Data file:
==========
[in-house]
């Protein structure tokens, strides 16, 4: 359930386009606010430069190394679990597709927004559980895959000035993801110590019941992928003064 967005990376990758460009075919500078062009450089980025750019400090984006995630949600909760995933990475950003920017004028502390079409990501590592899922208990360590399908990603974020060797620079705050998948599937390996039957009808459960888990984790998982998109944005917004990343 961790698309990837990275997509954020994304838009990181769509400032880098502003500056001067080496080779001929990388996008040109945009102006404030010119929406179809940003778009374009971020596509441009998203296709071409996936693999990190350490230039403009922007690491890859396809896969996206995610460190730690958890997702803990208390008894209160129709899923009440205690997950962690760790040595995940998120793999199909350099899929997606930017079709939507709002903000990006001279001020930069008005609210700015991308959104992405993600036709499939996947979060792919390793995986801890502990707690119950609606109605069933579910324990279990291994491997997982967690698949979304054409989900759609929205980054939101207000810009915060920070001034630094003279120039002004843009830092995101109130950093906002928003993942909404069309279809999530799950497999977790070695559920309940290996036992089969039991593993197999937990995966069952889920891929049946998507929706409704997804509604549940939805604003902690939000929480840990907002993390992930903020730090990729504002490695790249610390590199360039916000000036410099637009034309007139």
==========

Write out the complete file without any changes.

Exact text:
[in-house]
């Protein structure tokens, strides 16, 4: 359930386009606010430069190394679990597709927004559980895959000035993801110590019941992928003064 967005990376990758460009075919500078062009450089980025750019400090984006995630949600909760995933990475950003920017004028502390079409990501590592899922208990360590399908990603974020060797620079705050998948599937390996039957009808459960888990984790998982998109944005917004990343 961790698309990837990275997509954020994304838009990181769509400032880098502003500056001067080496080779001929990388996008040109945009102006404030010119929406179809940003778009374009971020596509441009998203296709071409996936693999990190350490230039403009922007690491890859396809896969996206995610460190730690958890997702803990208390008894209160129709899923009440205690997950962690760790040595995940998120793999199909350099899929997606930017079709939507709002903000990006001279001020930069008005609210700015991308959104992405993600036709499939996947979060792919390793995986801890502990707690119950609606109605069933579910324990279990291994491997997982967690698949979304054409989900759609929205980054939101207000810009915060920070001034630094003279120039002004843009830092995101109130950093906002928003993942909404069309279809999530799950497999977790070695559920309940290996036992089969039991593993197999937990995966069952889920891929049946998507929706409704997804509604549940939805604003902690939000929480840990907002993390992930903020730090990729504002490695790249610390590199360039916000000036410099637009034309007139």